Something For Everyone

 Homes of the Year: By Thomas Shess Photography by David Harrison


Something For Everyone


ARCHITECT LLOYD RUSSELL IS ON A ROLL. He’s a bit older than back in the day when he was AIA’s 1997 Young Architect of the Year, but he hasn’t lost the knack for producing award-winning projects. His most recent project, the year-old, Centre Street Lofts, has captured one of this magazine’s 2012 Homes of the Year (HOY) awards for residential design excellence.


Sited in Hillcrest between Robinson and University Avenue, Centre Street Lofts also scooped away a 2011 Orchid for architecture at San Diego Architectural Foundation’s Orchids and Onions banquet last fall. Russell’s streak of awards comes on the heels of an Orchid in 2010 for The Station, his vaunted restaurant project in South Park.


What captured the eye of 2012 HOY judges was Russell’s innovative use of space throughout the 25-unit, multi-level, two-building apartment project, plus, according to City of San Diego’s cost-per-square-foot standards, the lofts qualify as affordable housing.


What raised the eyes of San Diego Home/Garden Lifestyles’ editors was the fact no rental property ever captured Homes of the Year honors in the 33-year history of this magazine.


Juried design contest winners almost always have significant “wow” factors that keyed victory. Judge/designer Lisa Wilson-Wirth praised the fact that each Centre Street Lofts unit is given its own personality.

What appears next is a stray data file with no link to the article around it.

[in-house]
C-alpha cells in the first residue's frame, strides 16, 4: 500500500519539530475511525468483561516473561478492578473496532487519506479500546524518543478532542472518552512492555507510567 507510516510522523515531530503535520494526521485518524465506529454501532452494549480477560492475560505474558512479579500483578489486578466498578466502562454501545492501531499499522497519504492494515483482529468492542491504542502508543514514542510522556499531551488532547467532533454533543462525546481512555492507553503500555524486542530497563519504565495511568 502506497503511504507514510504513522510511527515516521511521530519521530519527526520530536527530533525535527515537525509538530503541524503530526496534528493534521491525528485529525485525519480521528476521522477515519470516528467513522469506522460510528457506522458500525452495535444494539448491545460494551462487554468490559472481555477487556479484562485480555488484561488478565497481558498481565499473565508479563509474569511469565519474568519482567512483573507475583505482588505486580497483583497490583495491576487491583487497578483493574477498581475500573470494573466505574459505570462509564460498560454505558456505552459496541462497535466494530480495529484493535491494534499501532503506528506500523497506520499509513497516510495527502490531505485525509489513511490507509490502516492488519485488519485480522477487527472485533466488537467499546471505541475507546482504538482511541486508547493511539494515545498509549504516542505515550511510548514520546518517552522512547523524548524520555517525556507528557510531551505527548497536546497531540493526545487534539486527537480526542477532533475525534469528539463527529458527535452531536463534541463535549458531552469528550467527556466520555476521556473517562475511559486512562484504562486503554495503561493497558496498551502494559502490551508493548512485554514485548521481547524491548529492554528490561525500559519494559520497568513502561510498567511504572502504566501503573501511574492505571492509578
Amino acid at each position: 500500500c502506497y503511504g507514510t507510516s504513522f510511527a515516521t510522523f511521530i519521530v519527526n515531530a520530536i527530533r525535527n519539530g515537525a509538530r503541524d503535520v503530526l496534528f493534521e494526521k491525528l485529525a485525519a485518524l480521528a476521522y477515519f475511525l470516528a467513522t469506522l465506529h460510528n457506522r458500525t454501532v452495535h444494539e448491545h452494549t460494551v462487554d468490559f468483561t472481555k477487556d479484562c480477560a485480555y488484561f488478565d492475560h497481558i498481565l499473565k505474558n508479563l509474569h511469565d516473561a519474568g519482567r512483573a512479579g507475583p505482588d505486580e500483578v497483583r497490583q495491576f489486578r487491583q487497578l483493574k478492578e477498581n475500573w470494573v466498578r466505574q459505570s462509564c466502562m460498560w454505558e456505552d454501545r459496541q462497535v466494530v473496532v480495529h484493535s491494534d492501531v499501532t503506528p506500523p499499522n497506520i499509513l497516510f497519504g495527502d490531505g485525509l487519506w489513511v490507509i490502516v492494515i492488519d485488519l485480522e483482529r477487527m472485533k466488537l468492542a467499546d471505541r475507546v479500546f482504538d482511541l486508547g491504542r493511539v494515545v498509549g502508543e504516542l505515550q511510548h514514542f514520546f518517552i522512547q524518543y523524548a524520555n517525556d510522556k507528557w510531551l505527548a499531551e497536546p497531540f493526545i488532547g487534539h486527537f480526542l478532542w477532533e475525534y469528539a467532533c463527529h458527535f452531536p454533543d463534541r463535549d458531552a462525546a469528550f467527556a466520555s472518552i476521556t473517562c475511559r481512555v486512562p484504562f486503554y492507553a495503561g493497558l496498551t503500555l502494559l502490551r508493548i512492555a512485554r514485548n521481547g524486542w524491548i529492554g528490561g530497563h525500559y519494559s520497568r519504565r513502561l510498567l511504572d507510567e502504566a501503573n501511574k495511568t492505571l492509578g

“All have a unique floor plan and all but one have access to outdoor living space,” she says. “Even the smallest studio has an outdoor area equal to its interior square footage. Density was achieved without sacrificing privacy.”


Added HOY judge Kent Prater, “The density does not seem apparent from the street view. Some unexpected elements like the oversized pivoting windows and roll-up garage doors in the living space add playfulness not usually seen in an apartment development.”


HOY judge Ted Smith says, “Apartments rarely reach for or achieve special grace and these lofts really do. I like the way the rooms are tall at 15 feet and how they most all open to nice terraces. The big sliding pocket doors are a good use of a typically tight apartment budget, opening up and expanding the light-filled urban spaces.”


Lloyd Russell has been a practicing architect since 1997. He graduated from Cal Poly San Luis Obispo after spending a year abroad in Copenhagen. His style of architecture evolved from handcrafting simple details in a sophisticated manner that he calls “handmade modernism.” He admires the work of other design/build architects like Ted Smith and Jonathan Segal, to name a few.


Russell, who teaches architecture at the San Diego campus of Woodbury College, also is a student of the game. He knows what building projects will succeed in San Diego. He knew before he conceived the Centre Street project that the condo market in town was softer than a tater tot, but affordable rental units in prime locations were, and continue to be, scarce.

Categories: Home Design